Morally responsible people sacrifice in the present to invest in the future. Irresponsible people impoverish the future to enjoy more of the present. Which describes the United States today?
Voting decides nothing. It does not prove that the people rule. It merely makes a selection of which politicians will get the opportunity to pursue their self-serving agenda.
The American War of Independence and the conquest of the nearly empty North American continent to create the United States was once celebrated as one of the great heroic achievements of history. It is now being taught as a crime by those enjoying its benefits. Perhaps this is not surprising since the descendants of those heroic Americans have long been outnumbered by those who came later.
I have lately been reading World War II memoirs. Men like Churchill and De Gaulle and even to some extent Eisenhower were literate and knew much history. They were able to write of the huge conflict with understanding of the motives and actions of men and governments in historical context. Can anyone imagine Bill Clinton, the two Bushes, or Obama doing the same, of writing anything other than superficial platitudes?
People have a genuine desire to know the truth, but it has a lower priority than other desires.
We should never underestimate the power of pure inertia in public affairs. It is a primary characteristic of bureaucracies and cowardly politicians unwilling to upset their apple carts.
I am so old I can remember when you could get a large soft drink for a nickel, a big ice cream cone for a dime, and a hot dog or grilled cheese sandwich for 20 cents. A kid could get into the movies on Saturday for 9 cents and a gallon of gas was about 35 cents. A youngster who got one toy and a bag of fruit, nuts, and candy for Christmas was quite pleased and one 10 cent comic book could keep you happy all day. Most boys had a .22 rifle and could shoot by the time they were 10 or 11. And there was NO TELEVISION.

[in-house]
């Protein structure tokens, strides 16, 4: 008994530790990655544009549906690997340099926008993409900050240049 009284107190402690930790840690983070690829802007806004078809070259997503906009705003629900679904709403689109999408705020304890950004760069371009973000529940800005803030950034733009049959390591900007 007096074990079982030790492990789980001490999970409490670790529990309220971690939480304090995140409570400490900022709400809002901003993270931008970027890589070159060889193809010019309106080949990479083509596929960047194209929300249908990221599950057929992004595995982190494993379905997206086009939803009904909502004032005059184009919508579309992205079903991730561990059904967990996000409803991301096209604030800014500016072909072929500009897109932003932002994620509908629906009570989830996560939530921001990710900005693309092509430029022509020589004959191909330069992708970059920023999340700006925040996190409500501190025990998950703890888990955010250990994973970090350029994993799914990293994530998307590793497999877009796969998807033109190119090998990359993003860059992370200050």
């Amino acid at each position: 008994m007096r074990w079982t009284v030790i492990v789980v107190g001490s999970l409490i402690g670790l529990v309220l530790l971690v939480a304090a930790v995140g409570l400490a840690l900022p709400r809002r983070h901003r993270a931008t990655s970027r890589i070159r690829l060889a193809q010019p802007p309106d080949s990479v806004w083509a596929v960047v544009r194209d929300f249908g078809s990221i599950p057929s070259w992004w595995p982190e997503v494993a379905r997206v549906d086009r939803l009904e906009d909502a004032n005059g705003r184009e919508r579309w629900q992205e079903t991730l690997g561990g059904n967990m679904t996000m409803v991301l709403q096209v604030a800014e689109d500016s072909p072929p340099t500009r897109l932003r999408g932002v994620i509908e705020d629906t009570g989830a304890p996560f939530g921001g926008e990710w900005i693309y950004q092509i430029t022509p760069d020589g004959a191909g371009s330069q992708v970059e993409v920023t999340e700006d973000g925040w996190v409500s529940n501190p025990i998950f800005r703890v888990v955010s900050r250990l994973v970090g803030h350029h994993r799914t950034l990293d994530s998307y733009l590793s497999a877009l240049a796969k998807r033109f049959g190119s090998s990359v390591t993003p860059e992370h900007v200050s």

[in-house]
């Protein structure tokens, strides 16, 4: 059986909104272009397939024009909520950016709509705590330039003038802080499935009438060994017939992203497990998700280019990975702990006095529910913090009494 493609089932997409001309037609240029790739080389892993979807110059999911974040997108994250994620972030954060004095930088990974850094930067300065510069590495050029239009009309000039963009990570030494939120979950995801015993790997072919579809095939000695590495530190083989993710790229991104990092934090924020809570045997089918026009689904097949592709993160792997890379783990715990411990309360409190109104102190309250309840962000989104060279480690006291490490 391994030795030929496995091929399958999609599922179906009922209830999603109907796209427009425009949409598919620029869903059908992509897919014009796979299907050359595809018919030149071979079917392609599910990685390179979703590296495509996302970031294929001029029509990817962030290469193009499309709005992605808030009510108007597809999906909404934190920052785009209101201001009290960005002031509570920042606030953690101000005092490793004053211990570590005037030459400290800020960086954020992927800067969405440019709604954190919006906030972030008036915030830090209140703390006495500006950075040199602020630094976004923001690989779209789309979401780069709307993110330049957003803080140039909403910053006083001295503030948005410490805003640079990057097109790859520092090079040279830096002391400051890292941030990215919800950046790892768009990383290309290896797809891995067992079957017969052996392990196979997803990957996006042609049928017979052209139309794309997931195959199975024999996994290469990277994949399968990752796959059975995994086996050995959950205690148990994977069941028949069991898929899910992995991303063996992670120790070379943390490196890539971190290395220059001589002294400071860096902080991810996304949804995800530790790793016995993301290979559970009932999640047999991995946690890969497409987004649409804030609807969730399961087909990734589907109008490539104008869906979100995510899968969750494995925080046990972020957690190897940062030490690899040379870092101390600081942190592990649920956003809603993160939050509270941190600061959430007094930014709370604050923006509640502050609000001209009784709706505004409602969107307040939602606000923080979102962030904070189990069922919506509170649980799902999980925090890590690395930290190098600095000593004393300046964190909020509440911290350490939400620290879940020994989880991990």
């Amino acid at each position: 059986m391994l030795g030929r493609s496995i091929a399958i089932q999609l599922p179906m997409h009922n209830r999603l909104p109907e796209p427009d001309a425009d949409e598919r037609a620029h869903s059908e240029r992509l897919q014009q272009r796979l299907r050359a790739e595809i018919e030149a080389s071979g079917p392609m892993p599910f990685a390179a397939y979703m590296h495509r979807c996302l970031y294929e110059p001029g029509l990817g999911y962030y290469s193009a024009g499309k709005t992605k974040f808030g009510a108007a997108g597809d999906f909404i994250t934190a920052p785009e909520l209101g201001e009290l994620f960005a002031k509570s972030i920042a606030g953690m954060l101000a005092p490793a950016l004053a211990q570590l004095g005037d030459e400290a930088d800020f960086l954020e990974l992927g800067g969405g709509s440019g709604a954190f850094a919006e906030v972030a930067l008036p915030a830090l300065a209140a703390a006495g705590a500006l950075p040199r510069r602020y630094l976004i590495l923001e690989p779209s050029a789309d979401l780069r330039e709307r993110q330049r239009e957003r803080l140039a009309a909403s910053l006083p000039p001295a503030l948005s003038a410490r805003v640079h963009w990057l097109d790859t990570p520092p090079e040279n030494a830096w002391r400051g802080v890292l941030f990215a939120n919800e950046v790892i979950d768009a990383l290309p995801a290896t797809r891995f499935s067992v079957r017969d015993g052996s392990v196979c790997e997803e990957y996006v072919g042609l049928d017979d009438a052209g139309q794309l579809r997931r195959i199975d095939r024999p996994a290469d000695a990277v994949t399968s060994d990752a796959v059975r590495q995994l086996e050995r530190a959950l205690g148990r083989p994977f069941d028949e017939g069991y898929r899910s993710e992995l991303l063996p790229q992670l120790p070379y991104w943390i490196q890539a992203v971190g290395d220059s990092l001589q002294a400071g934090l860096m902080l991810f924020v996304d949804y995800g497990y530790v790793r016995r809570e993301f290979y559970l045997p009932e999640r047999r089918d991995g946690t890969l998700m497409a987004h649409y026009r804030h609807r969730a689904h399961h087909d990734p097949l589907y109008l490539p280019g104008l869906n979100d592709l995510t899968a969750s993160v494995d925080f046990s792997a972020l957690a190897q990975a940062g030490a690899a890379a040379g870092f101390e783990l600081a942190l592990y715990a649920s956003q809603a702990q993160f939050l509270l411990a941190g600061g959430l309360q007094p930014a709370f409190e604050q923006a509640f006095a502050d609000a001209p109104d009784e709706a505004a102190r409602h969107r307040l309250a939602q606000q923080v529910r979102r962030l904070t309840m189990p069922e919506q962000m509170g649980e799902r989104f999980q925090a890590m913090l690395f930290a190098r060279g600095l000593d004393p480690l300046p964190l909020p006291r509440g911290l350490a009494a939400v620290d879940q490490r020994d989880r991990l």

Clyde N. Wilson is the Emeritus Distinguished Professor of History at the University of South Carolina and a Contributing Editor to Chronicles. Dr. Wilson is best known as the editor of the 28-volume documentary edition of The Papers of John C. Calhoun. He is the author or editor of a dozen other books—including Carolina Cavalier: The Life and Mind of James Johnston Pettigrew and Defending Dixie: Essays in Southern History and Culture—and has published over 700 articles, essays, and reviews. He is also the co-owner of Shotwell Publishing.